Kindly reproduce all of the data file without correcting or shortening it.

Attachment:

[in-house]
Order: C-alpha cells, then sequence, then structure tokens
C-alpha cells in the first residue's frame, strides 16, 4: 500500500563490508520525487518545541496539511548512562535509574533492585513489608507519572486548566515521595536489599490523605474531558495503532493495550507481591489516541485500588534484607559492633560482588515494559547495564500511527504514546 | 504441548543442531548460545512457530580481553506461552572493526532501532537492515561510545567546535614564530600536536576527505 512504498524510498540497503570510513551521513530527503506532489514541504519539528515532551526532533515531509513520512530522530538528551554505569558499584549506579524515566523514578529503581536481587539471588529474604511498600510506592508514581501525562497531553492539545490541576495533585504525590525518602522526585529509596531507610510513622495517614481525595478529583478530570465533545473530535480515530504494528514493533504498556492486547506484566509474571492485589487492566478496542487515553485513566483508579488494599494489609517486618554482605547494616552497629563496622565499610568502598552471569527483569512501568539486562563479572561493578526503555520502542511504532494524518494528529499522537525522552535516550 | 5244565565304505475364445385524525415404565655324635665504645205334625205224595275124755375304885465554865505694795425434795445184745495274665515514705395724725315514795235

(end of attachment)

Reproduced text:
[in-house]
Order: C-alpha cells, then sequence, then structure tokens
C-alpha cells in the first residue's frame, strides 16, 4: 500500500563490508520525487518545541496539511548512562535509574533492585513489608507519572486548566515521595536489599490523605474531558495503532493495550507481591489516541485500588534484607559492633560482588515494559547495564500511527504514546 | 504441548543442531548460545512457530580481553506461552572493526532501532537492515561510545567546535614564530600536536576527505 512504498524510498540497503570510513551521513530527503506532489514541504519539528515532551526532533515531509513520512530522530538528551554505569558499584549506579524515566523514578529503581536481587539471588529474604511498600510506592508514581501525562497531553492539545490541576495533585504525590525518602522526585529509596531507610510513622495517614481525595478529583478530570465533545473530535480515530504494528514493533504498556492486547506484566509474571492485589487492566478496542487515553485513566483508579488494599494489609517486618554482605547494616552497629563496622565499610568502598552471569527483569512501568539486562563479572561493578526503555520502542511504532494524518494528529499522537525522552535516550 | 5244565565304505475364445385524525415404565655324635665504645205334625205224595275124755375304885465554865505694795425434795445184745495274665515514705395724725315514795235